Posts Tagged ‘Star Trek’


The Hebrew word shalom means “hello,” “goodbye” and “peace.” It comes from shalem, which means wholeness. When we feel whole, we experience shalom—peace. When we don’t, our inner conflicts can have grave consequences for ourselves and those around us. This theme ran through the four movies Carolyn and I recently saw at the Jewish Film Festival in San Francisco.

A Tale of Love and Darkness by the Israeli-born American actress Natalie Portman is based on the autobiographical novel by Amos Oz (nee Klausner; Oz means strength in Hebrew). Oz’s parents came separately to Israel from Eastern Europe in the 1930s and met in Jerusalem. His mother, well educated and from a once-wealthy family, could not cope with the challenging life in Israel before and after independence. She became increasingly depressed and committed suicide. Interestingly, Jerusalem is equated with the biblical city of Shalem along with the Canaanite priest Melchizedek—about whom I write in God’s Others—mentioned in Genesis 14:18. In 1967, Jerusalem was reunited by the Israeli military. Yet it remains culturally divided between West (Jews) and East (Arabs).

Norman Lear: Just Another Version of You focuses on the hit TV shows Lear created from the the late 1960s through the ‘80s. The controversial but highly rated “All in the Family” featured Carroll O’Connor as the right-wing, irascible Archie Bunker and Jean Stapleton as his beleaguered but loving wife Edith. Hunkered down in his Queens home, Archie resists the whirlwind of social and cultural changes in America. He feels lost in a time warp, hence the title music “Those Were the Days” with its brilliant line, “Mister, we could use a man like Herbert Hoover again.” Which we could not. Yes, Archie is a racist and a misogynist. Still, there’s something lovable about him because he cannot conceal his basic humanity.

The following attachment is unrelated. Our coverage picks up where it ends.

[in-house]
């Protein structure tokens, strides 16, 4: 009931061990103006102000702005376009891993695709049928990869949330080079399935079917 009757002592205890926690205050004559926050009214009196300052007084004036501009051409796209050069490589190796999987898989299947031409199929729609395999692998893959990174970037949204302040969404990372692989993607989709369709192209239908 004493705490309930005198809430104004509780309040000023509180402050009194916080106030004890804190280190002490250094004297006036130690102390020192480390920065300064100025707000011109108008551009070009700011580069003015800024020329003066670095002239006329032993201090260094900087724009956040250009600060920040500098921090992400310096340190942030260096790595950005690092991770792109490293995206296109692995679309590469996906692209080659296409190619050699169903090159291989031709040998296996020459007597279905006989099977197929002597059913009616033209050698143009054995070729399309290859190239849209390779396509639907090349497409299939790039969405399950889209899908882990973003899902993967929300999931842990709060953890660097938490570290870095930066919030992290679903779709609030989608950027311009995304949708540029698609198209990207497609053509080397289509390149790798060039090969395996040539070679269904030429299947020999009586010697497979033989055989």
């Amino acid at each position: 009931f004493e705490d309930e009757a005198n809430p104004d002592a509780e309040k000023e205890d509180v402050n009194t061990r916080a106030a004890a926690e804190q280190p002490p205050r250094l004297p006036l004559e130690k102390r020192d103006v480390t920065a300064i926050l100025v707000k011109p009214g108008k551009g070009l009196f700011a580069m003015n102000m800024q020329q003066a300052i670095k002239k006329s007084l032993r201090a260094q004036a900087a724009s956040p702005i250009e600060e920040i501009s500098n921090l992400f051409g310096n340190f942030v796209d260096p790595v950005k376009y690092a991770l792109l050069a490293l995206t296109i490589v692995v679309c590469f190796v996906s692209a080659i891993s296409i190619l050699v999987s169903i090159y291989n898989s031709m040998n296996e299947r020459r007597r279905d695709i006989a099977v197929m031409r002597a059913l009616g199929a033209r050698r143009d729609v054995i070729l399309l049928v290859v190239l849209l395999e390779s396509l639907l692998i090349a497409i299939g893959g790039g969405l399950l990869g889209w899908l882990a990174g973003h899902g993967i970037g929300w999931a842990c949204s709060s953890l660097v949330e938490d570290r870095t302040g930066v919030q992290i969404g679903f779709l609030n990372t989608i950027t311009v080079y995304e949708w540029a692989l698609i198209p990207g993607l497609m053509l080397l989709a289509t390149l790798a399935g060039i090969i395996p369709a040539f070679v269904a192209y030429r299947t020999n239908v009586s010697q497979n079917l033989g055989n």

The Writer is an Israeli TV series created by Sayed Kashua. Its protagonist Kateb (Yousef Sweid) mirrors Sayed as the creator of the actual Israeli hit show Arab Labor. Kateb reveals Sayed’s feeling of dislocation—an Israeli Arab sympathetic to the Palestinians but a thoroughly modern resident of Jewish West Jerusalem. Ultimately, Kateb takes a teaching position in the United States. Kashua has been at the University of Illinois for two years and is applying for his green card.

For the Love of Spock tracks the development of the character Dr. Spock in the famed “Star Trek” TV series and movies. It also profiles Leonard Nimoy, the actor who brought Spock to life. Spock—whose famed hand salute is the sign of the priestly blessing given by descendants of the kohanim (priests) during Yom Kippur and observed by the young Nimoy in his Boston synagogue—is half-Vulcan, half-human. Spock’s cold logic typifies his Vulcan self, but echoing Archie Bunker, he periodically reveals his human emotions. Nimoy himself suffered a dichotomy. Most Trekkies saw him only as Spock and didn’t know about his other acting work or concede that Nimoy was a person in his own right.

The Jewish Film Festival runs through this weekend in San Rafael and Berkeley. It’s worth attending. It’s also worth looking at any of the films through the lens of human beings torn between worlds. To a great extent, this represents the human condition—as does the search for shalem.